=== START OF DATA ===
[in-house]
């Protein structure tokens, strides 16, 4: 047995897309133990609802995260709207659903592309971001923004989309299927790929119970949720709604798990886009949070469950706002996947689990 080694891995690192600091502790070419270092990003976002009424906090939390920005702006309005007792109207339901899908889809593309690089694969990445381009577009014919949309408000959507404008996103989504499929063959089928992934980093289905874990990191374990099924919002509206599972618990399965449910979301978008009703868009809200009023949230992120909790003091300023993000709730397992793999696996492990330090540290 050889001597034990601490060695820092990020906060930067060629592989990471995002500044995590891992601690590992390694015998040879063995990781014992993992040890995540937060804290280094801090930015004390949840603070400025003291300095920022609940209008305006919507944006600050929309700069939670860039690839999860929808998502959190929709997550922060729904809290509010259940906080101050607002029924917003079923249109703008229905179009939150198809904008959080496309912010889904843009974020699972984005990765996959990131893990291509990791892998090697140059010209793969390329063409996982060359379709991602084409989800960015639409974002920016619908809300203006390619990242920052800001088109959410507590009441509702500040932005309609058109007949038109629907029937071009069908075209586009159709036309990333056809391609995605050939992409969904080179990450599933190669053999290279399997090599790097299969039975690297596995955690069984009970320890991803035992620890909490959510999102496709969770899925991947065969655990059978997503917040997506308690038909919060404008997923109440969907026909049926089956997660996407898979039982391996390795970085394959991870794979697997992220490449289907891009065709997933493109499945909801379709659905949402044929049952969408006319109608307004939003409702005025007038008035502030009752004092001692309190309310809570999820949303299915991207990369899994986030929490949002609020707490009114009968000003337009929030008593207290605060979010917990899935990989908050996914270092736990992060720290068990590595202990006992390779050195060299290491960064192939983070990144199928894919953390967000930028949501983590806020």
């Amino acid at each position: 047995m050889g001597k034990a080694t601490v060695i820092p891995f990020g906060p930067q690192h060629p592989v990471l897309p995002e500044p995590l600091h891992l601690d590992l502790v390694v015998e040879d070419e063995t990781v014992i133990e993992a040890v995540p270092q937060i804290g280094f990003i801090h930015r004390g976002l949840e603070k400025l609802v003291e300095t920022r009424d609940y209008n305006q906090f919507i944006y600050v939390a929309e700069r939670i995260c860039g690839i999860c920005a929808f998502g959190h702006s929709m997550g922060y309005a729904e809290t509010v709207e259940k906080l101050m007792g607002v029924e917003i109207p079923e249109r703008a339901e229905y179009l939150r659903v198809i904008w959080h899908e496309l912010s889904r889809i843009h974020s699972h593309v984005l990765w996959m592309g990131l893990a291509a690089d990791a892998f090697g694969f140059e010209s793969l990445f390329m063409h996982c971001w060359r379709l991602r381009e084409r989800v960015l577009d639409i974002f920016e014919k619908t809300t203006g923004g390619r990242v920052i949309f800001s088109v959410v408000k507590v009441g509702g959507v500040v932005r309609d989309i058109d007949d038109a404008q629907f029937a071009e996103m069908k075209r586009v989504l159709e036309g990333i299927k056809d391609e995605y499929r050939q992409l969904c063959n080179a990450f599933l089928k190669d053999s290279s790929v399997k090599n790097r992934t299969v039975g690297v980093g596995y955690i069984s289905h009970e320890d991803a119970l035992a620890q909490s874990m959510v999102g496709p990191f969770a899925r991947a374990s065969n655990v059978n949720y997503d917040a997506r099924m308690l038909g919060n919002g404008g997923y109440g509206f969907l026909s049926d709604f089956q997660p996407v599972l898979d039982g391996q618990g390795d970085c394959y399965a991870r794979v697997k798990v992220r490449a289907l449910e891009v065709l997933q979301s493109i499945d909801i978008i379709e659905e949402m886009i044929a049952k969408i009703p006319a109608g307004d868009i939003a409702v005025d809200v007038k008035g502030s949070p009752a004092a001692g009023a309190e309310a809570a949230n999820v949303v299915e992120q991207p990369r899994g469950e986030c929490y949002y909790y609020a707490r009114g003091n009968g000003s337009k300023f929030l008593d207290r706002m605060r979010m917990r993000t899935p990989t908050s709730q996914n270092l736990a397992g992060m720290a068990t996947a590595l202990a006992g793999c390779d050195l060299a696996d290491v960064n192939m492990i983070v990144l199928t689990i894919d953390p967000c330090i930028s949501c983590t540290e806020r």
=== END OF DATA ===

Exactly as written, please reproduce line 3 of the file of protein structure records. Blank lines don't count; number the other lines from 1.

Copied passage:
């Amino acid at each position: 047995m050889g001597k034990a080694t601490v060695i820092p891995f990020g906060p930067q690192h060629p592989v990471l897309p995002e500044p995590l600091h891992l601690d590992l502790v390694v015998e040879d070419e063995t990781v014992i133990e993992a040890v995540p270092q937060i804290g280094f990003i801090h930015r004390g976002l949840e603070k400025l609802v003291e300095t920022r009424d609940y209008n305006q906090f919507i944006y600050v939390a929309e700069r939670i995260c860039g690839i999860c920005a929808f998502g959190h702006s929709m997550g922060y309005a729904e809290t509010v709207e259940k906080l101050m007792g607002v029924e917003i109207p079923e249109r703008a339901e229905y179009l939150r659903v198809i904008w959080h899908e496309l912010s889904r889809i843009h974020s699972h593309v984005l990765w996959m592309g990131l893990a291509a690089d990791a892998f090697g694969f140059e010209s793969l990445f390329m063409h996982c971001w060359r379709l991602r381009e084409r989800v960015l577009d639409i974002f920016e014919k619908t809300t203006g923004g390619r990242v920052i949309f800001s088109v959410v408000k507590v009441g509702g959507v500040v932005r309609d989309i058109d007949d038109a404008q629907f029937a071009e996103m069908k075209r586009v989504l159709e036309g990333i299927k056809d391609e995605y499929r050939q992409l969904c063959n080179a990450f599933l089928k190669d053999s290279s790929v399997k090599n790097r992934t299969v039975g690297v980093g596995y955690i069984s289905h009970e320890d991803a119970l035992a620890q909490s874990m959510v999102g496709p990191f969770a899925r991947a374990s065969n655990v059978n949720y997503d917040a997506r099924m308690l038909g919060n919002g404008g997923y109440g509206f969907l026909s049926d709604f089956q997660p996407v599972l898979d039982g391996q618990g390795d970085c394959y399965a991870r794979v697997k798990v992220r490449a289907l449910e891009v065709l997933q979301s493109i499945d909801i978008i379709e659905e949402m886009i044929a049952k969408i009703p006319a109608g307004d868009i939003a409702v005025d809200v007038k008035g502030s949070p009752a004092a001692g009023a309190e309310a809570a949230n999820v949303v299915e992120q991207p990369r899994g469950e986030c929490y949002y909790y609020a707490r009114g003091n009968g000003s337009k300023f929030l008593d207290r706002m605060r979010m917990r993000t899935p990989t908050s709730q996914n270092l736990a397992g992060m720290a068990t996947a590595l202990a006992g793999c390779d050195l060299a696996d290491v960064n192939m492990i983070v990144l199928t689990i894919d953390p967000c330090i930028s949501c983590t540290e806020r």